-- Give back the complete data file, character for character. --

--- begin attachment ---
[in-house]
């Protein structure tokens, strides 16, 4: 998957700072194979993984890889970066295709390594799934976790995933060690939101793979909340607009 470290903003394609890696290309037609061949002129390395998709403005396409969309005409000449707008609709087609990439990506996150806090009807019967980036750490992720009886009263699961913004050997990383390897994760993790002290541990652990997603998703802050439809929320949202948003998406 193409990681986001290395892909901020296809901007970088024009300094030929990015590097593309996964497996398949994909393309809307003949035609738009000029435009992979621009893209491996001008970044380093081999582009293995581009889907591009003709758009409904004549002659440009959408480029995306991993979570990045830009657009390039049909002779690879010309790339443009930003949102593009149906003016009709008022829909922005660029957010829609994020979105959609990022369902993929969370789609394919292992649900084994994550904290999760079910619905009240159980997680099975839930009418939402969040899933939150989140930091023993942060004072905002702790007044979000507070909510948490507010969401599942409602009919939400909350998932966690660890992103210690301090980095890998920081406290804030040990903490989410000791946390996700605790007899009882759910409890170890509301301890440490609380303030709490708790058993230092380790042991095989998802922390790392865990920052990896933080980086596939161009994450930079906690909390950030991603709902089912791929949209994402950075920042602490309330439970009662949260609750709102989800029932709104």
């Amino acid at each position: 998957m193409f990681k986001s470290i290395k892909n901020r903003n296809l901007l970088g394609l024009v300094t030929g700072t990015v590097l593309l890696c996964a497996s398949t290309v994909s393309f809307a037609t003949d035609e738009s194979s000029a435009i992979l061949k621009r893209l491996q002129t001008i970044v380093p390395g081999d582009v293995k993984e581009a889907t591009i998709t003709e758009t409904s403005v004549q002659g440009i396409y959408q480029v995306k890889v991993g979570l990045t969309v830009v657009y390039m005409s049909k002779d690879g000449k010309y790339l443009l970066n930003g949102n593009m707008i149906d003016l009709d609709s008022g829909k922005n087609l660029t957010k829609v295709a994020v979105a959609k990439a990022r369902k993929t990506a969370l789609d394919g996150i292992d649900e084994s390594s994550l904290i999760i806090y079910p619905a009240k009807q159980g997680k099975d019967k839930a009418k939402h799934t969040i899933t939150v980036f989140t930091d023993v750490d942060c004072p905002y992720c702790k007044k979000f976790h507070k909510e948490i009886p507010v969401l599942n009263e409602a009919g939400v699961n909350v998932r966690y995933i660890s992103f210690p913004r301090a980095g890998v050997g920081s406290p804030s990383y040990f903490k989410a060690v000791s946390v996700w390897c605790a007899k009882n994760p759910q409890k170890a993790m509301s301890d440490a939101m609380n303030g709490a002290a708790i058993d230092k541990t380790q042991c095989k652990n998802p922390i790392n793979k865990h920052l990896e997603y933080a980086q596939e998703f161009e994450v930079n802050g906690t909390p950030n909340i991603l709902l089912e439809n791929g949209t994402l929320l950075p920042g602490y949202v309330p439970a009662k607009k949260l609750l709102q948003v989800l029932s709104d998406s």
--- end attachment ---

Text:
[in-house]
């Protein structure tokens, strides 16, 4: 998957700072194979993984890889970066295709390594799934976790995933060690939101793979909340607009 470290903003394609890696290309037609061949002129390395998709403005396409969309005409000449707008609709087609990439990506996150806090009807019967980036750490992720009886009263699961913004050997990383390897994760993790002290541990652990997603998703802050439809929320949202948003998406 193409990681986001290395892909901020296809901007970088024009300094030929990015590097593309996964497996398949994909393309809307003949035609738009000029435009992979621009893209491996001008970044380093081999582009293995581009889907591009003709758009409904004549002659440009959408480029995306991993979570990045830009657009390039049909002779690879010309790339443009930003949102593009149906003016009709008022829909922005660029957010829609994020979105959609990022369902993929969370789609394919292992649900084994994550904290999760079910619905009240159980997680099975839930009418939402969040899933939150989140930091023993942060004072905002702790007044979000507070909510948490507010969401599942409602009919939400909350998932966690660890992103210690301090980095890998920081406290804030040990903490989410000791946390996700605790007899009882759910409890170890509301301890440490609380303030709490708790058993230092380790042991095989998802922390790392865990920052990896933080980086596939161009994450930079906690909390950030991603709902089912791929949209994402950075920042602490309330439970009662949260609750709102989800029932709104």
């Amino acid at each position: 998957m193409f990681k986001s470290i290395k892909n901020r903003n296809l901007l970088g394609l024009v300094t030929g700072t990015v590097l593309l890696c996964a497996s398949t290309v994909s393309f809307a037609t003949d035609e738009s194979s000029a435009i992979l061949k621009r893209l491996q002129t001008i970044v380093p390395g081999d582009v293995k993984e581009a889907t591009i998709t003709e758009t409904s403005v004549q002659g440009i396409y959408q480029v995306k890889v991993g979570l990045t969309v830009v657009y390039m005409s049909k002779d690879g000449k010309y790339l443009l970066n930003g949102n593009m707008i149906d003016l009709d609709s008022g829909k922005n087609l660029t957010k829609v295709a994020v979105a959609k990439a990022r369902k993929t990506a969370l789609d394919g996150i292992d649900e084994s390594s994550l904290i999760i806090y079910p619905a009240k009807q159980g997680k099975d019967k839930a009418k939402h799934t969040i899933t939150v980036f989140t930091d023993v750490d942060c004072p905002y992720c702790k007044k979000f976790h507070k909510e948490i009886p507010v969401l599942n009263e409602a009919g939400v699961n909350v998932r966690y995933i660890s992103f210690p913004r301090a980095g890998v050997g920081s406290p804030s990383y040990f903490k989410a060690v000791s946390v996700w390897c605790a007899k009882n994760p759910q409890k170890a993790m509301s301890d440490a939101m609380n303030g709490a002290a708790i058993d230092k541990t380790q042991c095989k652990n998802p922390i790392n793979k865990h920052l990896e997603y933080a980086q596939e998703f161009e994450v930079n802050g906690t909390p950030n909340i991603l709902l089912e439809n791929g949209t994402l929320l950075p920042g602490y949202v309330p439970a009662k607009k949260l609750l709102q948003v989800l029932s709104d998406s």